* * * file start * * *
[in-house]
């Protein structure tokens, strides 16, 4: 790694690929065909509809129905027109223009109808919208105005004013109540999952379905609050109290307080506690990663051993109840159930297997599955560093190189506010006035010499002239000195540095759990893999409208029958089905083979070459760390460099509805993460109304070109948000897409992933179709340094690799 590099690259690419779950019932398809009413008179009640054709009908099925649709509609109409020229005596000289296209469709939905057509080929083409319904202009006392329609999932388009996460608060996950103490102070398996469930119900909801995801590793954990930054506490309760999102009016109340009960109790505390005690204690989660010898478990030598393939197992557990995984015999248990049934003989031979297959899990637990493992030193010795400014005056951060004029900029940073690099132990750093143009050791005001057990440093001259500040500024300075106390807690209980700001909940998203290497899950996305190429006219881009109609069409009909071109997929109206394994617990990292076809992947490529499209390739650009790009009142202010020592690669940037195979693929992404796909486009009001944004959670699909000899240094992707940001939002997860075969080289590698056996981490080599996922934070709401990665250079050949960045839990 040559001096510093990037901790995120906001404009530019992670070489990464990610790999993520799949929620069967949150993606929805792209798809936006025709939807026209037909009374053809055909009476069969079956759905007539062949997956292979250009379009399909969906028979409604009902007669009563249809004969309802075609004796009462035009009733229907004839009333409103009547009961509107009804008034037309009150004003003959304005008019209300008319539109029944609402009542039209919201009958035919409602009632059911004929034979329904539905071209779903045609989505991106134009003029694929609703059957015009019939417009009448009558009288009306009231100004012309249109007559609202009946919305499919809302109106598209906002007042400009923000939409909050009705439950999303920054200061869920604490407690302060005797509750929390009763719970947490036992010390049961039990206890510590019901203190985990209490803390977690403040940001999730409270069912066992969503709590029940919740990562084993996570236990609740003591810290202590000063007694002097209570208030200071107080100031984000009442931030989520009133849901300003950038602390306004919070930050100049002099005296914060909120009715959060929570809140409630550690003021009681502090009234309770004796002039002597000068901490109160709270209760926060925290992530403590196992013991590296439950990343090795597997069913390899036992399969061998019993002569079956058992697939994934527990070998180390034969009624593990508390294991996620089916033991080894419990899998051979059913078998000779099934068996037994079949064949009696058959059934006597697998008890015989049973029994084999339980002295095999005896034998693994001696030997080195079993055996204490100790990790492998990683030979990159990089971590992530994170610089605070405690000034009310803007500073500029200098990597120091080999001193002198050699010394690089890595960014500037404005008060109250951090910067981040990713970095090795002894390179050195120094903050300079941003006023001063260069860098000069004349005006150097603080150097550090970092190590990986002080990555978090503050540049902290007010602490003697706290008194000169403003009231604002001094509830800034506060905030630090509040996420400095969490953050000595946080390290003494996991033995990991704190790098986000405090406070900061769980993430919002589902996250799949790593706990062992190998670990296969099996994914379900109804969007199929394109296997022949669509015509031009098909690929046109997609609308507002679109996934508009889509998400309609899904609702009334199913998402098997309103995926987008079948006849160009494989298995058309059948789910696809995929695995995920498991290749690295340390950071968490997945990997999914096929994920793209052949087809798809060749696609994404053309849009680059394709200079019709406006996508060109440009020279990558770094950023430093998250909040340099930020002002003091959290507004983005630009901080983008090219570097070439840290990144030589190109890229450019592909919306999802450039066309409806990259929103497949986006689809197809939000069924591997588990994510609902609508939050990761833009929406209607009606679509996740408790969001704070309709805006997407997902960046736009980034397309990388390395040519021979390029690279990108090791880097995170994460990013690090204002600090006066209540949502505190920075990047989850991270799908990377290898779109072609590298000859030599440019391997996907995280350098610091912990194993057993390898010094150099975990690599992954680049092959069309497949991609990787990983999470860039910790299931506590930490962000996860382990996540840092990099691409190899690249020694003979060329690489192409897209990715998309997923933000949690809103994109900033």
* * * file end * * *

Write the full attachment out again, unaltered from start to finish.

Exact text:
[in-house]
């Protein structure tokens, strides 16, 4: 790694690929065909509809129905027109223009109808919208105005004013109540999952379905609050109290307080506690990663051993109840159930297997599955560093190189506010006035010499002239000195540095759990893999409208029958089905083979070459760390460099509805993460109304070109948000897409992933179709340094690799 590099690259690419779950019932398809009413008179009640054709009908099925649709509609109409020229005596000289296209469709939905057509080929083409319904202009006392329609999932388009996460608060996950103490102070398996469930119900909801995801590793954990930054506490309760999102009016109340009960109790505390005690204690989660010898478990030598393939197992557990995984015999248990049934003989031979297959899990637990493992030193010795400014005056951060004029900029940073690099132990750093143009050791005001057990440093001259500040500024300075106390807690209980700001909940998203290497899950996305190429006219881009109609069409009909071109997929109206394994617990990292076809992947490529499209390739650009790009009142202010020592690669940037195979693929992404796909486009009001944004959670699909000899240094992707940001939002997860075969080289590698056996981490080599996922934070709401990665250079050949960045839990 040559001096510093990037901790995120906001404009530019992670070489990464990610790999993520799949929620069967949150993606929805792209798809936006025709939807026209037909009374053809055909009476069969079956759905007539062949997956292979250009379009399909969906028979409604009902007669009563249809004969309802075609004796009462035009009733229907004839009333409103009547009961509107009804008034037309009150004003003959304005008019209300008319539109029944609402009542039209919201009958035919409602009632059911004929034979329904539905071209779903045609989505991106134009003029694929609703059957015009019939417009009448009558009288009306009231100004012309249109007559609202009946919305499919809302109106598209906002007042400009923000939409909050009705439950999303920054200061869920604490407690302060005797509750929390009763719970947490036992010390049961039990206890510590019901203190985990209490803390977690403040940001999730409270069912066992969503709590029940919740990562084993996570236990609740003591810290202590000063007694002097209570208030200071107080100031984000009442931030989520009133849901300003950038602390306004919070930050100049002099005296914060909120009715959060929570809140409630550690003021009681502090009234309770004796002039002597000068901490109160709270209760926060925290992530403590196992013991590296439950990343090795597997069913390899036992399969061998019993002569079956058992697939994934527990070998180390034969009624593990508390294991996620089916033991080894419990899998051979059913078998000779099934068996037994079949064949009696058959059934006597697998008890015989049973029994084999339980002295095999005896034998693994001696030997080195079993055996204490100790990790492998990683030979990159990089971590992530994170610089605070405690000034009310803007500073500029200098990597120091080999001193002198050699010394690089890595960014500037404005008060109250951090910067981040990713970095090795002894390179050195120094903050300079941003006023001063260069860098000069004349005006150097603080150097550090970092190590990986002080990555978090503050540049902290007010602490003697706290008194000169403003009231604002001094509830800034506060905030630090509040996420400095969490953050000595946080390290003494996991033995990991704190790098986000405090406070900061769980993430919002589902996250799949790593706990062992190998670990296969099996994914379900109804969007199929394109296997022949669509015509031009098909690929046109997609609308507002679109996934508009889509998400309609899904609702009334199913998402098997309103995926987008079948006849160009494989298995058309059948789910696809995929695995995920498991290749690295340390950071968490997945990997999914096929994920793209052949087809798809060749696609994404053309849009680059394709200079019709406006996508060109440009020279990558770094950023430093998250909040340099930020002002003091959290507004983005630009901080983008090219570097070439840290990144030589190109890229450019592909919306999802450039066309409806990259929103497949986006689809197809939000069924591997588990994510609902609508939050990761833009929406209607009606679509996740408790969001704070309709805006997407997902960046736009980034397309990388390395040519021979390029690279990108090791880097995170994460990013690090204002600090006066209540949502505190920075990047989850991270799908990377290898779109072609590298000859030599440019391997996907995280350098610091912990194993057993390898010094150099975990690599992954680049092959069309497949991609990787990983999470860039910790299931506590930490962000996860382990996540840092990099691409190899690249020694003979060329690489192409897209990715998309997923933000949690809103994109900033």